Form Factor: The two main form factors are Baby AT and ATX. Baby AT is the most popular, modeled after the
original IBM AT design, but smaller. This case requires an AT supporting motherboard and power supply. The ATX
case requires an ATX supporting motherboard. The openings in the case are built to align with the motherboard,
and the power supply is specially designed to be software controlled. Much other advancement is built into the
case, making them fancier and more expensive.
The two main types of case are Tower and Desktop. A tower is the most common, and is taller than it is wide. The
desktop is flat, designed to sit on the desk. A tower is designed to sit on the floor.
A tower case can hold many more drives than the desktop case. The desktop, though, is better for placement on the
desk, as it allows you to put the monitor on top of it to save space. Towers come in three main sizes. The full-tower is
the big one, standing two or three feet high. It can hold many drives and usually comes with a larger (higher
wattage) power supply to run them all. It is very expandable and roomy, which allows for excellent cooling. The
mid-tower is just like the full-tower, only shorter. The mini-tower is the most popular. It stands 1.5-2 feet high, and
is roomier than the desktop. Because of its size, it is ideal for placement on the desk. The desktop case’s main
advantage is the space saving design. It is not a good cooling case. Also, drives are often placed on their sides. This
is not ideal for the drive, although it works. It can also be a little annoying to have to flip the floppy disk over to stick
it in the drive.
Branded machines (like HCL, WIPRO etc.) manufacture cabinets with some extra facilities such as lock at the back
of the cabinet. They even sometimes have no screws to tighten the covers or cards all they have is some sort of
tricky locks, thus eliminating the need for a screwdriver to open them.
Currently the cabinets available in the market come along with:
a) SMPS (Switch Mode Power Supply).
b) Power Cord.
c) Internal speaker (to be connected to motherboard).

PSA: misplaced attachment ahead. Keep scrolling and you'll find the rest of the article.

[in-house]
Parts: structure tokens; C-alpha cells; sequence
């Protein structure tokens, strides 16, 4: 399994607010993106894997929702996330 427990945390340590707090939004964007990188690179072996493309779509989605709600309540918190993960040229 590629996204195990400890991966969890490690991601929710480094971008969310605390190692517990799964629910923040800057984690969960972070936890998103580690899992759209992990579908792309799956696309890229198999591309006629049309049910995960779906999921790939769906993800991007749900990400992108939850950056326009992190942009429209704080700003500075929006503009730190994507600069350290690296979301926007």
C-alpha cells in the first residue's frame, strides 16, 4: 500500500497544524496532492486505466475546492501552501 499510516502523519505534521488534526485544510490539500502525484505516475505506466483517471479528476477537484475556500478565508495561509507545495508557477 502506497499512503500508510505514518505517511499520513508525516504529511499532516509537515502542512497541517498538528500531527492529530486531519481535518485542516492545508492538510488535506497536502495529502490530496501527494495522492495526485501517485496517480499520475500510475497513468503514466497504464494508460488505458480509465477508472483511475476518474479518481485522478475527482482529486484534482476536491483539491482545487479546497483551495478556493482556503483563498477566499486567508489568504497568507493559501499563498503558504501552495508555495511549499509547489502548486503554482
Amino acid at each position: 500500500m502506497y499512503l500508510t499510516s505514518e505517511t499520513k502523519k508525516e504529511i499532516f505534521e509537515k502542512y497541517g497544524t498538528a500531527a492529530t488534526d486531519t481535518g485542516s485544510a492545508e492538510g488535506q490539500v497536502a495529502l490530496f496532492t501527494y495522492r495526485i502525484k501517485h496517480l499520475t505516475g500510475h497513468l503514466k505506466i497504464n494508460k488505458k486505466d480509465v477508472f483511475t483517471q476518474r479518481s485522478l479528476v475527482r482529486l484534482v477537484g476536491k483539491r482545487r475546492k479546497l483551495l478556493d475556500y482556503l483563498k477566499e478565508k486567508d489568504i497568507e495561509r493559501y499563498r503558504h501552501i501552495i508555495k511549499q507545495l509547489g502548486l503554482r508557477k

c) Motherboard mountings, screws, base studs (to be fitted at base of cabinet), extra plastic strips (to be fitted at
front panel), extra metal strips (required to be fitted at back panel).
d) Some (typically ATX) cabinets also come along with extra cooling fan fitted on the back panel.
e) Some cabinets (typically ATX) cabinets provide stickers for sticking at various places on back panel.
The factors to be considered for purchasing a cabinet are:
SMPS Wattage : - Well latest standard cabinets have SMPS ranging from 220 to 250 Watts.
b) Type of Power Supply: - Currently only two types of power supplies are available viz. AT and ATX. This
must be decided on the type to motherboard that we use. Generally all new
motherboards support both types of power supplies. Older boards require AT power supply, and few latest
motherboards support only ATX power supply.
c) Front Panel Design: - The front panel of the cabinet must accommodate all the peripherals you require such
as CD - ROM, 1.22MB Floppy Drive, 1.44MB Floppy Drive, Internal Zip Drive etc.
d) Back Panel Design: - The back panel design of cabinet is very important. The typical back panel must
provide maximum of ventilation so as to keep the system cool even if air condition is not present, well but it
must even prevent dust from entering the system.
e) Door or cover for Front Panel: - The door or the cover must safeguard dust from entering into floppy drives
when system is not in use.
f) Metal cover for cabinet: - The earlier tower cabinets had a single piece metal cover for the, but the latest
cabinets have the covers in two sheets on either side of the cabinet, so it becomes easier to remove only the
sheet on one side for fault finding or upgrading purposes.
Manufacturers: - Well in the Indian market cabinets with the name KPPL are popular. The SMPS used inside
are from Kobian.
Type of Floppy Drive: - Latest cabinets have special design for Floppy drives bay which have only a fancy